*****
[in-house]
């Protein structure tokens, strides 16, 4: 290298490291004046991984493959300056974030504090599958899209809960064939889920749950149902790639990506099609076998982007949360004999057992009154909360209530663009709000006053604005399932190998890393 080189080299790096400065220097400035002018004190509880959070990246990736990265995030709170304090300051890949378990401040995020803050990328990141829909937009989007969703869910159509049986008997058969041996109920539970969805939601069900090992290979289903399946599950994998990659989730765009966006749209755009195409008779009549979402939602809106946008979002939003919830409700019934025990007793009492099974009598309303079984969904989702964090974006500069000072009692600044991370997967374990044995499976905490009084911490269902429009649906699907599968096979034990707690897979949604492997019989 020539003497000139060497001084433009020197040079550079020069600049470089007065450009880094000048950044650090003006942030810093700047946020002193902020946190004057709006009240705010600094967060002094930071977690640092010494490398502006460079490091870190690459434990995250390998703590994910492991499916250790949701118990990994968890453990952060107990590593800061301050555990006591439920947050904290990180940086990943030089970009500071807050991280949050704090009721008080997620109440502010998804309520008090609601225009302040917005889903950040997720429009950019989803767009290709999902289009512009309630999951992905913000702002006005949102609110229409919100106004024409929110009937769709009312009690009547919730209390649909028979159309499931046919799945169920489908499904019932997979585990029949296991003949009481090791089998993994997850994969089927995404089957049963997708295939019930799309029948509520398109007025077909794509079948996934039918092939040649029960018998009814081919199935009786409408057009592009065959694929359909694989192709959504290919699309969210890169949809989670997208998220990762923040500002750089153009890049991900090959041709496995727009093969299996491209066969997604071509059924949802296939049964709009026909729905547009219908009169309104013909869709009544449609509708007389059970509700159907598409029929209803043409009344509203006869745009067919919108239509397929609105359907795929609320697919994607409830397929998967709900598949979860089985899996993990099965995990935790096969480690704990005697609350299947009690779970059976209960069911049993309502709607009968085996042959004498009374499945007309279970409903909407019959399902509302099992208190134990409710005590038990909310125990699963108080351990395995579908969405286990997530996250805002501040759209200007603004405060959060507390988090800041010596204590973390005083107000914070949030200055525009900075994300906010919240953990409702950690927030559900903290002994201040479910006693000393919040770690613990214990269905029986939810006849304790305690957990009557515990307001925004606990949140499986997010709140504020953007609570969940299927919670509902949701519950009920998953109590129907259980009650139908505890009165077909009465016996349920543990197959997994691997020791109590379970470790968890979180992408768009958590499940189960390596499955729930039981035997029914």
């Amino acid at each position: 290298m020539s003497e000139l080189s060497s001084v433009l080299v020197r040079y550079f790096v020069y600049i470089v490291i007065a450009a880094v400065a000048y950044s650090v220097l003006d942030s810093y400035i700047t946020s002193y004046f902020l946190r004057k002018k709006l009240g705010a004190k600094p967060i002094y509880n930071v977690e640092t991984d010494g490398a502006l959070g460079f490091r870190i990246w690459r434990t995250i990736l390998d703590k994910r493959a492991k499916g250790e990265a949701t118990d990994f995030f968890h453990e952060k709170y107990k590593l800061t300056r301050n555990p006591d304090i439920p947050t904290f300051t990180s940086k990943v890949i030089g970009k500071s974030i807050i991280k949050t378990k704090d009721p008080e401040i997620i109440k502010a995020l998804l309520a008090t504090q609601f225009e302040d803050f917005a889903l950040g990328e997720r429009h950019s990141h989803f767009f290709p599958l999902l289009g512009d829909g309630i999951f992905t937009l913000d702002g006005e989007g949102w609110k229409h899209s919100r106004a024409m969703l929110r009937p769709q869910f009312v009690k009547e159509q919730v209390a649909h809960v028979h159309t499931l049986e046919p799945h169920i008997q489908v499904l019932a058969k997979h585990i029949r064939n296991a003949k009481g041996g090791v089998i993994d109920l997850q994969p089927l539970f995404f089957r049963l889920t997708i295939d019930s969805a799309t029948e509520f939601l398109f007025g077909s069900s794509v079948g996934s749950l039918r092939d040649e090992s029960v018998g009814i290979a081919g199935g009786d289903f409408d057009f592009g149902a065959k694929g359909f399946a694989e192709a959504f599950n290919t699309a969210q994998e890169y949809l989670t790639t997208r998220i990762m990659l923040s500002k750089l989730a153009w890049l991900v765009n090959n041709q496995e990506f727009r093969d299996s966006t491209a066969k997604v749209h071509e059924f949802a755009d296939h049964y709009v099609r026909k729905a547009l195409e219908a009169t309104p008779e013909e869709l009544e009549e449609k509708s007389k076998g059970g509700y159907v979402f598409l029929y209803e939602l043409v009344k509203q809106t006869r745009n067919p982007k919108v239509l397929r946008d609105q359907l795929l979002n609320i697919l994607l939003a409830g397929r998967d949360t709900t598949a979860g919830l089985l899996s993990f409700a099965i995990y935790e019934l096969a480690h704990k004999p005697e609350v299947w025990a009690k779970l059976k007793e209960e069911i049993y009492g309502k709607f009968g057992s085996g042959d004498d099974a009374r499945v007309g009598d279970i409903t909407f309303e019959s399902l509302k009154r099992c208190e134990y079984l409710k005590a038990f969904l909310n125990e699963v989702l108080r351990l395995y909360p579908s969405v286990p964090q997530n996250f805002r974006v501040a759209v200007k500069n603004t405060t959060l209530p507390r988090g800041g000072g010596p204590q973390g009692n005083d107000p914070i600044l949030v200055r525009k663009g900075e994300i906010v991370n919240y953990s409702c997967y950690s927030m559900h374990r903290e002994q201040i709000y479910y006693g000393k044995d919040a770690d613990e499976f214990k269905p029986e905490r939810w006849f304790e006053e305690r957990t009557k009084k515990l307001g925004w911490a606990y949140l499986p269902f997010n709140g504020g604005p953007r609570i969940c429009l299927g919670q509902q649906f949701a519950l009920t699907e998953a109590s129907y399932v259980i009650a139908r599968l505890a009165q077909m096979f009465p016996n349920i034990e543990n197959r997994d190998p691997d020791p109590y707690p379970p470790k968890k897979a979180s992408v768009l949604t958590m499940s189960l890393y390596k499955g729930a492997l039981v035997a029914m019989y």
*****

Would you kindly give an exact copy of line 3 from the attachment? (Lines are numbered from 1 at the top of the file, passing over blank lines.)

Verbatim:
């Amino acid at each position: 290298m020539s003497e000139l080189s060497s001084v433009l080299v020197r040079y550079f790096v020069y600049i470089v490291i007065a450009a880094v400065a000048y950044s650090v220097l003006d942030s810093y400035i700047t946020s002193y004046f902020l946190r004057k002018k709006l009240g705010a004190k600094p967060i002094y509880n930071v977690e640092t991984d010494g490398a502006l959070g460079f490091r870190i990246w690459r434990t995250i990736l390998d703590k994910r493959a492991k499916g250790e990265a949701t118990d990994f995030f968890h453990e952060k709170y107990k590593l800061t300056r301050n555990p006591d304090i439920p947050t904290f300051t990180s940086k990943v890949i030089g970009k500071s974030i807050i991280k949050t378990k704090d009721p008080e401040i997620i109440k502010a995020l998804l309520a008090t504090q609601f225009e302040d803050f917005a889903l950040g990328e997720r429009h950019s990141h989803f767009f290709p599958l999902l289009g512009d829909g309630i999951f992905t937009l913000d702002g006005e989007g949102w609110k229409h899209s919100r106004a024409m969703l929110r009937p769709q869910f009312v009690k009547e159509q919730v209390a649909h809960v028979h159309t499931l049986e046919p799945h169920i008997q489908v499904l019932a058969k997979h585990i029949r064939n296991a003949k009481g041996g090791v089998i993994d109920l997850q994969p089927l539970f995404f089957r049963l889920t997708i295939d019930s969805a799309t029948e509520f939601l398109f007025g077909s069900s794509v079948g996934s749950l039918r092939d040649e090992s029960v018998g009814i290979a081919g199935g009786d289903f409408d057009f592009g149902a065959k694929g359909f399946a694989e192709a959504f599950n290919t699309a969210q994998e890169y949809l989670t790639t997208r998220i990762m990659l923040s500002k750089l989730a153009w890049l991900v765009n090959n041709q496995e990506f727009r093969d299996s966006t491209a066969k997604v749209h071509e059924f949802a755009d296939h049964y709009v099609r026909k729905a547009l195409e219908a009169t309104p008779e013909e869709l009544e009549e449609k509708s007389k076998g059970g509700y159907v979402f598409l029929y209803e939602l043409v009344k509203q809106t006869r745009n067919p982007k919108v239509l397929r946008d609105q359907l795929l979002n609320i697919l994607l939003a409830g397929r998967d949360t709900t598949a979860g919830l089985l899996s993990f409700a099965i995990y935790e019934l096969a480690h704990k004999p005697e609350v299947w025990a009690k779970l059976k007793e209960e069911i049993y009492g309502k709607f009968g057992s085996g042959d004498d099974a009374r499945v007309g009598d279970i409903t909407f309303e019959s399902l509302k009154r099992c208190e134990y079984l409710k005590a038990f969904l909310n125990e699963v989702l108080r351990l395995y909360p579908s969405v286990p964090q997530n996250f805002r974006v501040a759209v200007k500069n603004t405060t959060l209530p507390r988090g800041g000072g010596p204590q973390g009692n005083d107000p914070i600044l949030v200055r525009k663009g900075e994300i906010v991370n919240y953990s409702c997967y950690s927030m559900h374990r903290e002994q201040i709000y479910y006693g000393k044995d919040a770690d613990e499976f214990k269905p029986e905490r939810w006849f304790e006053e305690r957990t009557k009084k515990l307001g925004w911490a606990y949140l499986p269902f997010n709140g504020g604005p953007r609570i969940c429009l299927g919670q509902q649906f949701a519950l009920t699907e998953a109590s129907y399932v259980i009650a139908r599968l505890a009165q077909m096979f009465p016996n349920i034990e543990n197959r997994d190998p691997d020791p109590y707690p379970p470790k968890k897979a979180s992408v768009l949604t958590m499940s189960l890393y390596k499955g729930a492997l039981v035997a029914m019989y």